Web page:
- Create a translation between the legacy capability map and the new one, and allow the legacy capability map to be used for the existing relationships (this is a good solution to allow for the new capability map to prove itself and be phased in later).
In each of these cases, communication and partnership are key to success and adoption.
What do we do if we’ve built our business architecture in a fragmented way across business units (or product areas or projects)?
To fully leverage the business architecture discipline within your organization, you will need to transition to a centralized business architecture knowledgebase. However, make a plan to get there over time.
You can and should start now by creating an enterprise-wide capability map and set of value streams. You can either build them by rationalizing and consolidating all of the individual capability maps and value streams—or you can rebuild from scratch. Often the latter is easier and leverages the hard work and content that went into the individual views, yet facilitates a new level of collaboration and creates a collective team result.
What do we do if we’ve defined the scope of business architecture in our organization differently?
If you’ve put fewer domains in the scope of business architecture, the answer is easy. Identify what is missing and build out that content over time. Once capabilities and value streams are in place, everything else can be created opportunistically as you have a real business need to use it. More on that in post No. 13.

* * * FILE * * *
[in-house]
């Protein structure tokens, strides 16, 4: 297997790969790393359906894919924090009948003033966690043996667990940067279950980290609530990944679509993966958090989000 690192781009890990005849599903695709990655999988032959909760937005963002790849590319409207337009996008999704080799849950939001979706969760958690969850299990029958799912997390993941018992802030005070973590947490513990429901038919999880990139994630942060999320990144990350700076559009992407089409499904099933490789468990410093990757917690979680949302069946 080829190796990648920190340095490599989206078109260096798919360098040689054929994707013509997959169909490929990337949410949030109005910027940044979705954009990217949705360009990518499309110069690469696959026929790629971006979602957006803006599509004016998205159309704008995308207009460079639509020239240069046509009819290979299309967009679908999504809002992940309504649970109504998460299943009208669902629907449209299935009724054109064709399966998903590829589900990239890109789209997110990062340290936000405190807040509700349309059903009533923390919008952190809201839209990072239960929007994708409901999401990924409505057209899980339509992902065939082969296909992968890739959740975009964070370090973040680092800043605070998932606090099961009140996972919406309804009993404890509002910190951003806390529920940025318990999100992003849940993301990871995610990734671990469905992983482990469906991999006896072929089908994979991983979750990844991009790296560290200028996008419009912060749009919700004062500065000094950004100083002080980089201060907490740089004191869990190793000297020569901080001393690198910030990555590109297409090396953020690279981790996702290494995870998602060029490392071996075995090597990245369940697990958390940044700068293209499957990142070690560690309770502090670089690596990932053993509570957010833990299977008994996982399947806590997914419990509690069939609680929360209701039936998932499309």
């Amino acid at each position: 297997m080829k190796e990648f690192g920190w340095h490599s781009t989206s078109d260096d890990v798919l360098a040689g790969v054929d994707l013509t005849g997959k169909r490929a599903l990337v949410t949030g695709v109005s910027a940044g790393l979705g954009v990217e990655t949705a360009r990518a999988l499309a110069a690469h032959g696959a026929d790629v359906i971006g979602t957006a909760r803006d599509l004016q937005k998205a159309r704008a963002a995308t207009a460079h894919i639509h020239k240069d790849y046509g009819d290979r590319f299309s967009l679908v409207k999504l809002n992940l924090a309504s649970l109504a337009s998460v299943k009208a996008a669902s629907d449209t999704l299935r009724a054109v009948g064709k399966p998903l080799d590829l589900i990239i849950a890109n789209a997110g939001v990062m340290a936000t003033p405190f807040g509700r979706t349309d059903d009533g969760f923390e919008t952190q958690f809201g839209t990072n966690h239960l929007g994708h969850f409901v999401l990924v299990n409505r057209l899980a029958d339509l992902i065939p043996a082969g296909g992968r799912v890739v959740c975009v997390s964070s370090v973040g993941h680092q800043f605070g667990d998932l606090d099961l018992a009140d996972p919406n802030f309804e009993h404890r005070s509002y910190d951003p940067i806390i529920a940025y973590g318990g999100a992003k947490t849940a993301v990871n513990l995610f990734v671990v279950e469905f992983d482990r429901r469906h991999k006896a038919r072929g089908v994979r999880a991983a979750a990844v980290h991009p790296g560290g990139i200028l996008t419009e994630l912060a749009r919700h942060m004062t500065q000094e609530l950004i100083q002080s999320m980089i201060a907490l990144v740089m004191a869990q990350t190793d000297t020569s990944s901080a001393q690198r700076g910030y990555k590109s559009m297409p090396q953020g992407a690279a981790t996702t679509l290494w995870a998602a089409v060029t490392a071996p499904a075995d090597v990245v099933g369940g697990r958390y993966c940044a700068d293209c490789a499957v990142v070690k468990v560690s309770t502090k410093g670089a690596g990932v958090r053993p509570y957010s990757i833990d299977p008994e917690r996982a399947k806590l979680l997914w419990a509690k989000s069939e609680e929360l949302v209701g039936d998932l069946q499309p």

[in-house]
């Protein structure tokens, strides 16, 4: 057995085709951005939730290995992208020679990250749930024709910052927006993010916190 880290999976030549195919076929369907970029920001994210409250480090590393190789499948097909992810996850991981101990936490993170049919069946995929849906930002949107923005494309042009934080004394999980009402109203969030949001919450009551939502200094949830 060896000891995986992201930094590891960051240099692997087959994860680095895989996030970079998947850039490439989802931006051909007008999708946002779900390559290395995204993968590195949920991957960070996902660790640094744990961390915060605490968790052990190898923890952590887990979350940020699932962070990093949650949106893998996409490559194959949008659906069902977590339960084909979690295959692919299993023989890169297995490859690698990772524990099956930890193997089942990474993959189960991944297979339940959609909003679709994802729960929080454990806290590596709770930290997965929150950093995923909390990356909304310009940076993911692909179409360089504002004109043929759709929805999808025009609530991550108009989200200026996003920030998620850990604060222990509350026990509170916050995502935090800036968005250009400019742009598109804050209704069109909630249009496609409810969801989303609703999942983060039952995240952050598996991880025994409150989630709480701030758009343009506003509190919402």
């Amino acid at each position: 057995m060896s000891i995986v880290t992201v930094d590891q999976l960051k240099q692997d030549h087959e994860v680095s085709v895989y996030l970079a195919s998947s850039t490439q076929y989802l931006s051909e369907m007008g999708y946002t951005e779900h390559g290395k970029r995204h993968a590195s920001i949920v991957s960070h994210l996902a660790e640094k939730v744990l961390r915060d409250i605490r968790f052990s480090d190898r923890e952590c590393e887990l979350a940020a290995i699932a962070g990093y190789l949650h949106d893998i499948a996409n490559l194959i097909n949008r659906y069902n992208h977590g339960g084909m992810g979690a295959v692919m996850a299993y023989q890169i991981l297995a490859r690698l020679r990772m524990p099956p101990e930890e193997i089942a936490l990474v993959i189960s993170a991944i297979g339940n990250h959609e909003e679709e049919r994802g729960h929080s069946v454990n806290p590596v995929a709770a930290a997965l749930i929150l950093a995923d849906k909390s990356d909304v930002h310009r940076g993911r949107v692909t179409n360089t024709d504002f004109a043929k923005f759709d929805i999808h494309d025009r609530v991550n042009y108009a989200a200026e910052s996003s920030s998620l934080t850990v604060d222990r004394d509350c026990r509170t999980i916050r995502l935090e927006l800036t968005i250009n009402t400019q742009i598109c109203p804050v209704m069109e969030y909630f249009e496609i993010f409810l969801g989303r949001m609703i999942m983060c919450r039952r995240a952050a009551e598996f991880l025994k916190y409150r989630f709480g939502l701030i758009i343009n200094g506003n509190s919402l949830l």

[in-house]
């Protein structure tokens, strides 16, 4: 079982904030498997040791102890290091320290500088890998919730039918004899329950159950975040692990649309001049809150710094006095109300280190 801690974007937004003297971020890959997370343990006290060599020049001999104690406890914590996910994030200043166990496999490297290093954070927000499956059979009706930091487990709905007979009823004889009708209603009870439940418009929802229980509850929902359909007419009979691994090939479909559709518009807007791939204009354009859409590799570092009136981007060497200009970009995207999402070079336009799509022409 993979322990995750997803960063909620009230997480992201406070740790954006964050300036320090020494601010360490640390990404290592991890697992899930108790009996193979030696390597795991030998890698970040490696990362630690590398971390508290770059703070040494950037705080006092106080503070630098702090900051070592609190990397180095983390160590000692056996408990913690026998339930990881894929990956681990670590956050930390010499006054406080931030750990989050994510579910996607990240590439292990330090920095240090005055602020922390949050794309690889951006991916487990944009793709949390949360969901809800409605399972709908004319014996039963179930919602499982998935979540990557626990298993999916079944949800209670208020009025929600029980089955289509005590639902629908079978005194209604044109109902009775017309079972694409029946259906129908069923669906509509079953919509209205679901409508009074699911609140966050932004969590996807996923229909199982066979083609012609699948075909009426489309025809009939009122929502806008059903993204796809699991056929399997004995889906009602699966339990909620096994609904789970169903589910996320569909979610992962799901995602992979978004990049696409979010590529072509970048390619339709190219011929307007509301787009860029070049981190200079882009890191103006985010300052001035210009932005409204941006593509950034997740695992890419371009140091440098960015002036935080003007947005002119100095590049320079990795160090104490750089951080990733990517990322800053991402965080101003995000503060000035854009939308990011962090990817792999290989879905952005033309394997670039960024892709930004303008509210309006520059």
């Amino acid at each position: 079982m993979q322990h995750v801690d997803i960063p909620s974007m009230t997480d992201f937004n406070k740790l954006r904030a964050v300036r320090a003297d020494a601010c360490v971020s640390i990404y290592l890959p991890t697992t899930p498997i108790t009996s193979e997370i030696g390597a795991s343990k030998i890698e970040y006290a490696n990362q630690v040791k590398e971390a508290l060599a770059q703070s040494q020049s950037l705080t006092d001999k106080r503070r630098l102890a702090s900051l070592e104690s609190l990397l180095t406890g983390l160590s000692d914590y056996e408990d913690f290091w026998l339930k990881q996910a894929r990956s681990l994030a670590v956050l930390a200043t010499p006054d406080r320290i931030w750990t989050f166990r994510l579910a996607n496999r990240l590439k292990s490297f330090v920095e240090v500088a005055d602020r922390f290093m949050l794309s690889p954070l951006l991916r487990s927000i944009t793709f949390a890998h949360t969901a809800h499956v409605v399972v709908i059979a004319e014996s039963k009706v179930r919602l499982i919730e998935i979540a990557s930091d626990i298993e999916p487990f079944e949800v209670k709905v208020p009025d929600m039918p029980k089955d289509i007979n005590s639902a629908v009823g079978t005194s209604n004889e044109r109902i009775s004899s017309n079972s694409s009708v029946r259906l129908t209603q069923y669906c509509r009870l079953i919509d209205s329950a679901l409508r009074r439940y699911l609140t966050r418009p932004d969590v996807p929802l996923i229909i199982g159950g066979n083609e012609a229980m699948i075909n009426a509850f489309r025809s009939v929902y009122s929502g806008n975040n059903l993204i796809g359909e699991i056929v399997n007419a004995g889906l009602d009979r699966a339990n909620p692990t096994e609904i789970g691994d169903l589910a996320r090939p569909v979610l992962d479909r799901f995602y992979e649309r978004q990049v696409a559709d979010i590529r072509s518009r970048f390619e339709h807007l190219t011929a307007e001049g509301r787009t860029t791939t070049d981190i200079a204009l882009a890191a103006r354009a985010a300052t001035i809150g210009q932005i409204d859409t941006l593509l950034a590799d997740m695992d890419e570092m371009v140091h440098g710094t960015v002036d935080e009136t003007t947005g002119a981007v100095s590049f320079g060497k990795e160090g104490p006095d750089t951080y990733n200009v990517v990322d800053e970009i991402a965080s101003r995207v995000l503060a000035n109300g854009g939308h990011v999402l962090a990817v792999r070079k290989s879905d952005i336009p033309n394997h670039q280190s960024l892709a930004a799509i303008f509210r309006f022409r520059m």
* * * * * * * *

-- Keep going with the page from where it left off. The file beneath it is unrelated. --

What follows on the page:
If you’ve put additional domains in the scope of business architecture that should not be there, this can be a bit trickier. But again, determine where you want to go and make a plan to get there over time. This might include finding new owners (and redefining the business architect and other roles) for things you’ve included in scope which are actually separate disciplines.
Closing Comments: Business architecture is a continually evolving discipline and that’s part of what makes it so exciting. Stay on top of future developments—and even better, become a part of the global community that is shaping them.
More Good Stuff…
20 Minute Capability Mapping and 20 Minute Value Stream Mapping (BA Guild webinars): Two of the most listened to webinars on capability and value stream mapping. These are Guild classics and essential if you are building—or rebuilding—your capability map and value streams.
Business Architecture Reference Models (BIZBOK® Guide): You can view business architecture reference model content in Part 8 of the BIZBOK® Guide (Business Architecture Guild® membership required). Downloadable content is also available (free to members) in the Store.
Join a Guild Group (BA Guild): Join a Guild collaborative team to help shape capability maps, value streams and other reference models—or contribute thought leadership on a variety of other important topics. (Requires BA Guild membership.)
What is Business Architecture? (S2E white paper): Just in case you missed it, this white paper is a really handy one that breaks down what business architecture really is—and isn’t.
5 Ways to Leave a Great Legacy (Huff Post): Just for inspiration. Because legacies are for more than just business architecture.
4 Ted Talks on Leading a Fulfilling Life and Leaving a Leadership Legacy (Constant Leadership): A compilation of incredible TED Talks which teach us the key skills and mindset needed to achieve success and joy in life, and work in a way that inspires others. These are worth your time.